Paint-decorated settee, Baltimore, 1815.

Purchased from Austin T. Miller and David A. Schorsch

Hickory, poplar, and maple, with original painted decoration, 36½ x 43 x 16¾ inches.

Provenance: Collection of Mr. and Mrs. Charles H. Gershenson, Grosse Point, Michigan; “The Charles H. Gershenson Collection,” H. O. McNeiry, Stalker & Boos, Inc., Auctioneers, Detroit, Michigan, October 23, 1972; Don Walters, Goshen, Indiana: Collection of Mr. and Mrs. Ridgley W. Cook, Winnetka, Illinois.

Published: Doris Fisher Gershenson, “Living with Antiques, The Detroit home of Mr. and Mrs. Charles H. Gershenson,” The Magazine Antiques, May 1967, p. 641. Nancy Goyne Evans, American Windsor Furniture, Specialized Forms (New York 1997), Fig. 1-89. P. 121.



Sack back Windsor armchair, Connecticut, 1780.

Purchased from Liverant and Son.

Zeke loved to talk, and was happy to teach and share. On a couple of Boston trips, I drove down to Colchester daily just to talk to him and explore the shop. I'm sure he was culturing a customer for future sales, slowly reeling me in, but he would've been satisfied to just let me browse and absorb his knowledge. Zeke sat in this chair almost the whole time during my last trip. A few days later, I called and bought it out from under him. Later on, while Bonnie and I were watching Antiques Road Show,, they aired an interview with Zeke sitting in our chair! Sadly, he passed away soon afterward.

I have met quite a few characters in pursuit of collecting, and Zeke was one of the best. Despite his disability, Zeke took me upstairs to look at a rare Connecticut butterfly table. We sat up there the better part of an hour going over the details. On a trip a few years earlier, Zeke and Joanna gave Bonnie and me a tour of their wonderful home. As might be expected, they had gathered up an amazing collection.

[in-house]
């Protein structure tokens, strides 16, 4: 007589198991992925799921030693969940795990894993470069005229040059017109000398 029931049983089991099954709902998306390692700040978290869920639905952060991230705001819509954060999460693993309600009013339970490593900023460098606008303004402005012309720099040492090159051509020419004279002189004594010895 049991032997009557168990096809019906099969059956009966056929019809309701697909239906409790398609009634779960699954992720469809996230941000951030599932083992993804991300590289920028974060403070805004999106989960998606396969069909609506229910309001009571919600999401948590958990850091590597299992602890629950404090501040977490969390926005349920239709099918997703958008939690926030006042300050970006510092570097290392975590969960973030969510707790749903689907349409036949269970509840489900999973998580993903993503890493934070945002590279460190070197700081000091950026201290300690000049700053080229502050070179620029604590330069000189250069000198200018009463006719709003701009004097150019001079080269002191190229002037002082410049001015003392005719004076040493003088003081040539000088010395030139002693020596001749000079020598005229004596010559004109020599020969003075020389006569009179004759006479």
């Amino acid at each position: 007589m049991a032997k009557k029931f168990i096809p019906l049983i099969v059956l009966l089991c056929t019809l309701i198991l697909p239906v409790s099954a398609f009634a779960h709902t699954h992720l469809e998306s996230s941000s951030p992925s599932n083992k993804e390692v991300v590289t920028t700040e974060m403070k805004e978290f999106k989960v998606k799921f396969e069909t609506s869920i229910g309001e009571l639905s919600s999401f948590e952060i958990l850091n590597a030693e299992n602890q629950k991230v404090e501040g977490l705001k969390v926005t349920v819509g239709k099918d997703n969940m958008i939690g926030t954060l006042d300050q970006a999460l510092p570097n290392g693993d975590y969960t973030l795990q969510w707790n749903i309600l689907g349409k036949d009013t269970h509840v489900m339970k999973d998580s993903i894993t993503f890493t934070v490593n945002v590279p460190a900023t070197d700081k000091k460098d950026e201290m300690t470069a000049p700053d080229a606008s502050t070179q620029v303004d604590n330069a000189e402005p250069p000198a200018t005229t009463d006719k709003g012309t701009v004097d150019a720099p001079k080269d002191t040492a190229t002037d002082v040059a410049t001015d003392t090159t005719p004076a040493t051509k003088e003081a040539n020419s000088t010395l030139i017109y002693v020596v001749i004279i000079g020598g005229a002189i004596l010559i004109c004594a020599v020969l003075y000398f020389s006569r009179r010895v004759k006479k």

Being a fly fisherman, I was also envious of their spring-fed pond with his huge pet trout.



(L)The original green paint lies under 19th century black.

(R) Arm detail.



Pair of Queen Anne side chairs, walnut, Massachusetts, 1730-40.

Chairs purchased from Robert Sack, New York. Period fabric from Cora Ginsburg, Inc.

The backs on Queen Anne chairs like these are nicely contoured and quite comfortable. This pair is constructed of very dense, old-growth walnut. They are remarkably sturdy, considering they are over 270 years old.



Carved chair, England, oak, dated 1686

Purchased from Robert Brown and Richard Tanner. The seat and "ear" on the right side below the crest rail are replaced and the feet have been ended out, but look at the rest! Sometimes we just have to live with problems. So what if the old lady has had a joint replacement or two? She can still look good at the dance.



Continuous-arm Windsor, Rhode Island, 1790

Purchased from Samuel Herrup. The continuous arm is uniquely American, and one of the most successful of all Windsor designs. A similar armchair is pictured in Santore, The Windsor Style in America (1981) p. 113 & 123. Height: 37”; seat height: 18”.

Side view demonstrating the continuous arm construction.